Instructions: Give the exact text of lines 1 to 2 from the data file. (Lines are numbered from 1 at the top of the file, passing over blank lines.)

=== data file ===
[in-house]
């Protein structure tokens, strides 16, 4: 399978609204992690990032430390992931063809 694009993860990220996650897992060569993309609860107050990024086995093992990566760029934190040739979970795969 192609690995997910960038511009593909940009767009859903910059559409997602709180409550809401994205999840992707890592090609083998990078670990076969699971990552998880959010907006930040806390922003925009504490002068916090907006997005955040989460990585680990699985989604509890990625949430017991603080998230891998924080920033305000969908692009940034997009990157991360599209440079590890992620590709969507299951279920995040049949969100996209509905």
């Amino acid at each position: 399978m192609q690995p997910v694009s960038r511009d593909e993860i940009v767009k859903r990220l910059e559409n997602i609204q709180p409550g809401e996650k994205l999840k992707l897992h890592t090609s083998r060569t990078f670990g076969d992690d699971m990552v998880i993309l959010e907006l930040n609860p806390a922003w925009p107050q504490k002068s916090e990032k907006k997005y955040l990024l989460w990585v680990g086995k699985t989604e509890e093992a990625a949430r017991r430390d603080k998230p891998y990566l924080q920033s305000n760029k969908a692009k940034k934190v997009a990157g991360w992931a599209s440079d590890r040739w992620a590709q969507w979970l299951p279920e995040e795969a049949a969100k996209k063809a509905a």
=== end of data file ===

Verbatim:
[in-house]
């Protein structure tokens, strides 16, 4: 399978609204992690990032430390992931063809 694009993860990220996650897992060569993309609860107050990024086995093992990566760029934190040739979970795969 192609690995997910960038511009593909940009767009859903910059559409997602709180409550809401994205999840992707890592090609083998990078670990076969699971990552998880959010907006930040806390922003925009504490002068916090907006997005955040989460990585680990699985989604509890990625949430017991603080998230891998924080920033305000969908692009940034997009990157991360599209440079590890992620590709969507299951279920995040049949969100996209509905």